I had promised (to myself) that I wouldn't write anything to do with politics on my blog but it is hard to avoid when you are surrounded by giant displays of 'YES' and 'NO' everywhere you look, and everyone you meet, even complete strangers, want to discuss the Scottish referendum.
I have read everything I can get my hands on about the issue even the glossy tome produced by the Scottish government. Nobody could say that I am not well informed but with less than a week to go I am still undecided as to which box to cross.
I am an English woman living in Scotland, not a rare thing at all, but perhaps a little more unusual is that I am not married to a Scot, I have no Scottish roots or family here, other than my own, and I did not move here as part of a job relocation package. Why then did I choose to settle here? The simple answer is because I love Scotland. It's a beautiful little country with a big heart and I love how it celebrates its individual history so passionately while striving to promote inclusion and equality. Scotland's political gravity seems to me to be entirely different from England's and more firmly rooted in social democracy - one of the main things that drew me here in the first place.
The desire for social justice makes it easy to understand the resentment felt by many Scots who do not trust a Westminster government they did not vote for. (Whether or not Scots can trust the buffoonery of Alex Salmond is another matter!) But is independence the answer?
|(image credit: Cuckoo's Bakery, Edinburgh)|
When looked at from a philosophical and political standpoint, the proponents for and against independence are equal contenders. Both carry an emotional punch too. This is much like a divorce with squabbling over custody and where jealousy and recrimination abounds. Are there grounds for irreconcilable differences or can the wounds be patched over and a healthy discussion of differing political viewpoints begin the healing?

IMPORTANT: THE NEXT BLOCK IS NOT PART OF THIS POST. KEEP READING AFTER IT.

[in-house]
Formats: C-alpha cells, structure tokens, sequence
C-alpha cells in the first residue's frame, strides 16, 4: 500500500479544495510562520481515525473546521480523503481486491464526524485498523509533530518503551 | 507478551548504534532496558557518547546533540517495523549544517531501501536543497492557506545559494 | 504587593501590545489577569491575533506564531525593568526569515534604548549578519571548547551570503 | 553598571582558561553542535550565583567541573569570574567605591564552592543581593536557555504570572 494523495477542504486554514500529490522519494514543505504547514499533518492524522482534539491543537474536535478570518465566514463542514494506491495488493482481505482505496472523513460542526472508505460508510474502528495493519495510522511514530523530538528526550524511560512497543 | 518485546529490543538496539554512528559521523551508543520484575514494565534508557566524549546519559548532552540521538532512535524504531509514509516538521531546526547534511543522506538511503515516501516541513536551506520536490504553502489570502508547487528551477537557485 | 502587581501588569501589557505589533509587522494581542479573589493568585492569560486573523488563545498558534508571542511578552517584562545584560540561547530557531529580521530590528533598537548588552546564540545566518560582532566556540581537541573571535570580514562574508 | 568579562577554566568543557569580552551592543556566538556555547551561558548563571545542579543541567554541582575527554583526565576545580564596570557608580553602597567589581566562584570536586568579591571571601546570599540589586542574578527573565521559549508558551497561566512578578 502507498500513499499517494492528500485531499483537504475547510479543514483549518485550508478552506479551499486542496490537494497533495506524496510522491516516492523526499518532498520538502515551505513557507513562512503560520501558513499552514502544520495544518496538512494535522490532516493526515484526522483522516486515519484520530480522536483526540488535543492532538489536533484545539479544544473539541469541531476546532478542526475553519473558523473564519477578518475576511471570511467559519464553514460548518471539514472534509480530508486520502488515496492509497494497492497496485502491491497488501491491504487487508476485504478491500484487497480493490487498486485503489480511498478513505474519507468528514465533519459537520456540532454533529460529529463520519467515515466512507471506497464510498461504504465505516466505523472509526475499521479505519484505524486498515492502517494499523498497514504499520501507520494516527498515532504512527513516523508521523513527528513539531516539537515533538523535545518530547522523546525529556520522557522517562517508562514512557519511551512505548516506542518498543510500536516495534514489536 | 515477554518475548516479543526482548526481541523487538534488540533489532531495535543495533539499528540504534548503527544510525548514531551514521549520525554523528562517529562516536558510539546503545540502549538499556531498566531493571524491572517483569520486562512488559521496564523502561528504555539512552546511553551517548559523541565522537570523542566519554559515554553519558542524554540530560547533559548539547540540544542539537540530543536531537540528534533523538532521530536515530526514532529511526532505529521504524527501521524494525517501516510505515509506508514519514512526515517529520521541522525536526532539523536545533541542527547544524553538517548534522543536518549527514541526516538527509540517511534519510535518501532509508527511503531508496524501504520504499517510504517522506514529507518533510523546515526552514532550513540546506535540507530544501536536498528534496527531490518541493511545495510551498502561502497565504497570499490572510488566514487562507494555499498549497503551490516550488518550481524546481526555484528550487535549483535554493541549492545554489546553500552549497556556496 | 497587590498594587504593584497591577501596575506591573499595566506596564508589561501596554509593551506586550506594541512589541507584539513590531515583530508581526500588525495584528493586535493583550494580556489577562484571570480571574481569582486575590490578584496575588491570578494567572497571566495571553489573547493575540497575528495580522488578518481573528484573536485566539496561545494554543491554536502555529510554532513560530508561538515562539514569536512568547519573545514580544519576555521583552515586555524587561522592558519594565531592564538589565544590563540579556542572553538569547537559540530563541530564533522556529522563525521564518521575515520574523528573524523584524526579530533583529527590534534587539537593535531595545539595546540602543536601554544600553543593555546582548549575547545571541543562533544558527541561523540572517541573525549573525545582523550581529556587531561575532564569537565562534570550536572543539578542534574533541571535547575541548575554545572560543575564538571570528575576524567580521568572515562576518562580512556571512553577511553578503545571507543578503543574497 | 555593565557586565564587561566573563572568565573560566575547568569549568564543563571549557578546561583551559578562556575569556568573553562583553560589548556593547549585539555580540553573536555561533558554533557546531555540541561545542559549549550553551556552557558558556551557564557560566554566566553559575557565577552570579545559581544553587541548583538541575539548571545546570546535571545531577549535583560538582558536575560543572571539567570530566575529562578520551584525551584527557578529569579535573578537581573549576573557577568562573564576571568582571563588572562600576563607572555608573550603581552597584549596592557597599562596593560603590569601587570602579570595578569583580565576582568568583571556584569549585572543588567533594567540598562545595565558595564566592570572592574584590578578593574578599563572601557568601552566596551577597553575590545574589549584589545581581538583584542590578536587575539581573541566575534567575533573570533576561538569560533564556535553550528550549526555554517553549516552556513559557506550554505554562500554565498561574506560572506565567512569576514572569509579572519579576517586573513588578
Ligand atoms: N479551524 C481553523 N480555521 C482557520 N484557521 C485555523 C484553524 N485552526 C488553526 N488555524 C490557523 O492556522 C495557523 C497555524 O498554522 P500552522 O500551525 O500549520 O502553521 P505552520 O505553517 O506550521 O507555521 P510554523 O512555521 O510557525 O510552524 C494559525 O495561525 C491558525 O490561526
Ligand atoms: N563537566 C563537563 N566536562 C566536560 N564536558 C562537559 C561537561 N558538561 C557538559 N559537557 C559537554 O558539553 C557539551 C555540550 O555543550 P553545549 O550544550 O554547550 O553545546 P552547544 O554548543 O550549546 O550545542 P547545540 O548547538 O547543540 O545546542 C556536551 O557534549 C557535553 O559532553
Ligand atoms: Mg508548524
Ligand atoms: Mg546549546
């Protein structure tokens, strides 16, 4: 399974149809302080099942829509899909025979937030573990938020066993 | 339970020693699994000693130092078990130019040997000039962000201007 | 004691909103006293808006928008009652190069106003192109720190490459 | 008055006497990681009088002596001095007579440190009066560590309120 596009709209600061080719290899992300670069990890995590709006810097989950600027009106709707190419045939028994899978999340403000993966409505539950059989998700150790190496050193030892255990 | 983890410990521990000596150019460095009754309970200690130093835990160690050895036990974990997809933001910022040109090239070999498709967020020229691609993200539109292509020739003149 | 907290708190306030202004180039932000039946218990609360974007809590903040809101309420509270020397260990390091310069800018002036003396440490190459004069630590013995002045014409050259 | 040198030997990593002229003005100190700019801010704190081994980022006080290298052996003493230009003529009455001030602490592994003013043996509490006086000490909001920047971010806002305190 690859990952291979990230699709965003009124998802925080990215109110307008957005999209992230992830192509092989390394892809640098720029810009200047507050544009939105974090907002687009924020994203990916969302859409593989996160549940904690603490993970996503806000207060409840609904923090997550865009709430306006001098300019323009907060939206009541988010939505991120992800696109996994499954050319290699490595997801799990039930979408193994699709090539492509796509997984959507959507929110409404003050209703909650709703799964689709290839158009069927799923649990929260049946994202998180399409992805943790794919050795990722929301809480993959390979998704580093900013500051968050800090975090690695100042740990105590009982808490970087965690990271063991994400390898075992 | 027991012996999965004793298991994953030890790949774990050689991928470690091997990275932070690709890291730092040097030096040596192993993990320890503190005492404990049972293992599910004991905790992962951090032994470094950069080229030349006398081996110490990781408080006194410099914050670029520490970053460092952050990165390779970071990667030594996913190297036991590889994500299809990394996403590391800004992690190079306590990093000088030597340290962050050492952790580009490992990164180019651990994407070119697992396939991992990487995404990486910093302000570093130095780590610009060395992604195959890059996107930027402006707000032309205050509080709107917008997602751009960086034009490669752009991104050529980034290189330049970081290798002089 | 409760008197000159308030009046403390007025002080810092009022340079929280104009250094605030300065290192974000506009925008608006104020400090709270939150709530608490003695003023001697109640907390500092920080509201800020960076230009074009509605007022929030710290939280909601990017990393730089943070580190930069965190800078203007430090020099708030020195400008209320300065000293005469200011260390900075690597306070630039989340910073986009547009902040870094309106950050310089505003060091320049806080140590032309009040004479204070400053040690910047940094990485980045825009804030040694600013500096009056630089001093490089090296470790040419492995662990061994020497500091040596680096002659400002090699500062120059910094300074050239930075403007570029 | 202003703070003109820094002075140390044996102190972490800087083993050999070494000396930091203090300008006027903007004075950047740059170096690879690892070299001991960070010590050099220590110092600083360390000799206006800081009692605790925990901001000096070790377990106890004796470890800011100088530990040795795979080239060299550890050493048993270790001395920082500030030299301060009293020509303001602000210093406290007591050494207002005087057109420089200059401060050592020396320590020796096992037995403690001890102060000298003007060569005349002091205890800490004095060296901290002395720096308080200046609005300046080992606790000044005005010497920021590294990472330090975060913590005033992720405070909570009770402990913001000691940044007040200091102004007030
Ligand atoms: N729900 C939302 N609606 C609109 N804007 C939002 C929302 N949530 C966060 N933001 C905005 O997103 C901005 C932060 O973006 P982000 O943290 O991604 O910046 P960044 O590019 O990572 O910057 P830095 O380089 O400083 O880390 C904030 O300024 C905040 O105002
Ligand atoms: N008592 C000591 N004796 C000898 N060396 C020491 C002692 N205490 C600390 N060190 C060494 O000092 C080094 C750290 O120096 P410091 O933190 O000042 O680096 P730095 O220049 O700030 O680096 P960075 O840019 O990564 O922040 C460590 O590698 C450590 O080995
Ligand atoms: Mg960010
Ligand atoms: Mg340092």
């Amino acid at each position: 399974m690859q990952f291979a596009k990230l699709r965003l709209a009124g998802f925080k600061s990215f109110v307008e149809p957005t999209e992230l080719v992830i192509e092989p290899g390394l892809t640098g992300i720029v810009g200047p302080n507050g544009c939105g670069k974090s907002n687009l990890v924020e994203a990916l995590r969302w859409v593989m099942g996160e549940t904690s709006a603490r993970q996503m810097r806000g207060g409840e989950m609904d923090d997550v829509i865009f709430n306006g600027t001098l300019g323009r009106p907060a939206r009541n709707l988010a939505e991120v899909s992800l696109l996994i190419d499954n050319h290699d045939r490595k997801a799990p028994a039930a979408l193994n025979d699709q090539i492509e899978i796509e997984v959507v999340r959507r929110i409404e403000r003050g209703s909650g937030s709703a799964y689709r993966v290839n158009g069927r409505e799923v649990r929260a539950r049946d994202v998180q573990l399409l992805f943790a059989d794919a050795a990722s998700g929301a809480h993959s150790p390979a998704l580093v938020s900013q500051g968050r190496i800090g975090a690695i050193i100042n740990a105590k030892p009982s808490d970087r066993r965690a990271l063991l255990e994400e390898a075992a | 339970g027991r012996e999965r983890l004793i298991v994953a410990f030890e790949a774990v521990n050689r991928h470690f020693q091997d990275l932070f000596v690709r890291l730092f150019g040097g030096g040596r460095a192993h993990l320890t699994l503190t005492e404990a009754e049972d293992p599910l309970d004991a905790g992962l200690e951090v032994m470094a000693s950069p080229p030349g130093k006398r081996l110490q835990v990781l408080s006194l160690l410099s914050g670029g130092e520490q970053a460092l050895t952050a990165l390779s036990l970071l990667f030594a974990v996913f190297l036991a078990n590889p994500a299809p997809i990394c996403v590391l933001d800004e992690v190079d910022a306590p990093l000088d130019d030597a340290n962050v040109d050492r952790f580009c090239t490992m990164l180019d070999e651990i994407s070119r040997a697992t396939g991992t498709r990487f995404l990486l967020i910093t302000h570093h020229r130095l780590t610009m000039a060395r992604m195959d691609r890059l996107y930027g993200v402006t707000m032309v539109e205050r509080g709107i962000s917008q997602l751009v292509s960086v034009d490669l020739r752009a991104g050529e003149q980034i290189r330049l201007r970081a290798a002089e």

There is no hiding the hard economic and practical considerations of independence either and in the final weeks of campaigning the scare-mongering has intensified. It's working. I applauded Dr Scott Hames, lecturer at Stirling University, who during a TV interview this week said perhaps one of the truest statements I've heard yet about the referendum - "What have we found out in the final weeks of the campaign...? That Scotland doesn't decide. It's the markets that decide, it's the industrial magnates and captains of finance who'll decide what we're allowed to choose."
So there you see is my dilemma. The indecisiveness stems from being torn by the heart and the head. The English part of me does not want to cut the apron strings that tie me to the land of my birth while the 'adopted Scots' part of me is drawn by that desire to be autonomous. The head is warning me of the obvious risks involved while at the same time evaluating the potential rewards. My heart sinks at the thought of separation and simultaneously soars at the idea of liberty.